French Revolution too late in Dutch newspaper

This video from the USA is called History 1C: Modern Civilization 1750-Present, Lec 3, UCLA; about the French Revolution.

Dutch daily, the Leeuwarder Courant, published an article in 1789 about people storming the French royal prison, the Bastille in Paris. This is usually seen as the beginning of the French Revolution.

The Bastille was stormed on 14 July. However, the Leeuwarder Courant published about it, not on 14 July, and not on the next day, 15 July.

They wrote about it ten days later, on 25 July.

Translation of part of the Leeuwarder Courant article:

On Tuesday morning, after sunrise, a big crowd of people, some of them well-dressed, went to the Bastille. They conquered the city arsenal next to it. They took about 200,000 rifles from it. After that, and after many more people had joined the crowd, they attacked the Bastille. About 6pm, they conquered it. They had lost many people in this, because of a stratagem by the defenders, who had enticed some of the people to enter the Bastille. Then, the defenders violently killed the people who had entered with bullets. After that, the attackers hanged the [Bastille] governor and seven gunners.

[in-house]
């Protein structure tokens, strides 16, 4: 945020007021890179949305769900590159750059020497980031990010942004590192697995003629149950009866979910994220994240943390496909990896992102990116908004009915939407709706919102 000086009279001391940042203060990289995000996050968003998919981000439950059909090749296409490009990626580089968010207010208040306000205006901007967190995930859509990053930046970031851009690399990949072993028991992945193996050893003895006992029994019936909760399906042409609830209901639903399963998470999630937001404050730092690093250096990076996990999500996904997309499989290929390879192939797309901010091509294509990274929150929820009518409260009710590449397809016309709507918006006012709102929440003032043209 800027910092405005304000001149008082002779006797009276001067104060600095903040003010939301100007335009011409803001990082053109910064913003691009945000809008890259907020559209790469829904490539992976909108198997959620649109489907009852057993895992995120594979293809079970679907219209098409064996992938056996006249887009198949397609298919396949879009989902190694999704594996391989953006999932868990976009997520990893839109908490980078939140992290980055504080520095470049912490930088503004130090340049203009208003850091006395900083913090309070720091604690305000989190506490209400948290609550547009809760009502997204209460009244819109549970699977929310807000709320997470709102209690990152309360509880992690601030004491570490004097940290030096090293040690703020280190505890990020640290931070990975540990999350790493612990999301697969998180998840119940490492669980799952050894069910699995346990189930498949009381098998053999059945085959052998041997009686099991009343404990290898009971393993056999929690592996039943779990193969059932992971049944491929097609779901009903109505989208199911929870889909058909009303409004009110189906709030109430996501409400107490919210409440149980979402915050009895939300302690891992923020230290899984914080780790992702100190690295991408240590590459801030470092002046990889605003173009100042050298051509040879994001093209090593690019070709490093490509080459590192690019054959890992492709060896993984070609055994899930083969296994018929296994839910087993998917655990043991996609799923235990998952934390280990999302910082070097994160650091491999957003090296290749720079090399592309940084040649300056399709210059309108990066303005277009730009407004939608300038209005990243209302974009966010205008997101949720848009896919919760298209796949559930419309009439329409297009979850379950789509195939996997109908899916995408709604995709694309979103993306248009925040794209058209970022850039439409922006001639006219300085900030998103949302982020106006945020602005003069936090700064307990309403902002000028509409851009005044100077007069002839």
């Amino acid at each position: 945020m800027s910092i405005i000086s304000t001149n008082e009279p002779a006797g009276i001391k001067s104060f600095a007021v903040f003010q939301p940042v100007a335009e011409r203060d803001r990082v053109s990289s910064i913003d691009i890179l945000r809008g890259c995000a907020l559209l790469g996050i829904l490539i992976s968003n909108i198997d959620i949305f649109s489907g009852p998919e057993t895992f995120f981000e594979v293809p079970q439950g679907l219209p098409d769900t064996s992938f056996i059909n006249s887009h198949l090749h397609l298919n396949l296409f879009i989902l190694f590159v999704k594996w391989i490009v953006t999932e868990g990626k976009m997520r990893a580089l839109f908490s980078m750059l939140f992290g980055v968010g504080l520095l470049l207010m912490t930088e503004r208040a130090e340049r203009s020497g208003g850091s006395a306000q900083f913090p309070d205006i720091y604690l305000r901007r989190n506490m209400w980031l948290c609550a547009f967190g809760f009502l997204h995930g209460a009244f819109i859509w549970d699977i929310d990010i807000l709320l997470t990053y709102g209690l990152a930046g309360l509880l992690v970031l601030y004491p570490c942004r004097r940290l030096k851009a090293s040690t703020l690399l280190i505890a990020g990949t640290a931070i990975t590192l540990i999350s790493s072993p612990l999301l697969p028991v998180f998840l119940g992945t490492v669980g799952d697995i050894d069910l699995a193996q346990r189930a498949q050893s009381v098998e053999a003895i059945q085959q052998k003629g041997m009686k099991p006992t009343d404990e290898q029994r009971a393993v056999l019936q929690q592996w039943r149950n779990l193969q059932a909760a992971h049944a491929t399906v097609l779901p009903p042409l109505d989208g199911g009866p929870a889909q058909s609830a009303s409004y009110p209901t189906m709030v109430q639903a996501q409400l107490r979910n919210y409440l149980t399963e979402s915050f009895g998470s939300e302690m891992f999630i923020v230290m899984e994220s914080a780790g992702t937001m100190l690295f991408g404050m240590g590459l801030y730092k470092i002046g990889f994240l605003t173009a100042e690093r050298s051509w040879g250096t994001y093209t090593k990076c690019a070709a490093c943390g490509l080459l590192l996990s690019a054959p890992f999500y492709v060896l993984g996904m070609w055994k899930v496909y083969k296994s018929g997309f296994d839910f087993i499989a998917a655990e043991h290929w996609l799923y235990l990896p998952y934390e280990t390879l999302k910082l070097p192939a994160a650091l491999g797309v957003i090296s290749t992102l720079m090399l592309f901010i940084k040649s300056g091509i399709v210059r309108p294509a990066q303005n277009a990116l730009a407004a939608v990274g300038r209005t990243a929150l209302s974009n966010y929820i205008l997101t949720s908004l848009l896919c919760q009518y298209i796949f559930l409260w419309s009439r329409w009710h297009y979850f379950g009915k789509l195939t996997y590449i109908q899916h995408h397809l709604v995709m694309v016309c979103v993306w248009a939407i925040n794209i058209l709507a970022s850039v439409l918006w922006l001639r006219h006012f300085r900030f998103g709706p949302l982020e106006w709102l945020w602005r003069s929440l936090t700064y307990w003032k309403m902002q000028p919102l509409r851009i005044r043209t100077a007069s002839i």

AMONG the many transformations following the French revolution of 1789 was the introduction of the republican calendar. Its life span was a mere 12 years from 1793 onwards, though it made a brief reappearance in the days of the 1871 Paris Commune: here.

6 thoughts on “French Revolution too late in Dutch newspaper

  1. Pingback: Bahraini royals say Let them eat Fukushima food | Dear Kitty. Some blog

  2. London: Exhibition

    Back to the Fields

    This intriguing installation by Ruth Ewan brings to life the French republican calendar, in use from 1793 until 1805, which temporarily redefined and rationalised the Gregorian calendar, stripping it of all religious references. Bringing together 365 items used to denote the days of the year, ranging from a lettuce to mercury, Ewan’s work reflects on how radical ideas have been transferred, absorbed or lost within popular culture, while reopening their historic continuity to the present day. Also on display is her Jukebox of People Trying to Change the World, which invites visitors to choose tracks from over 2,200 politically and socially motivated songs.


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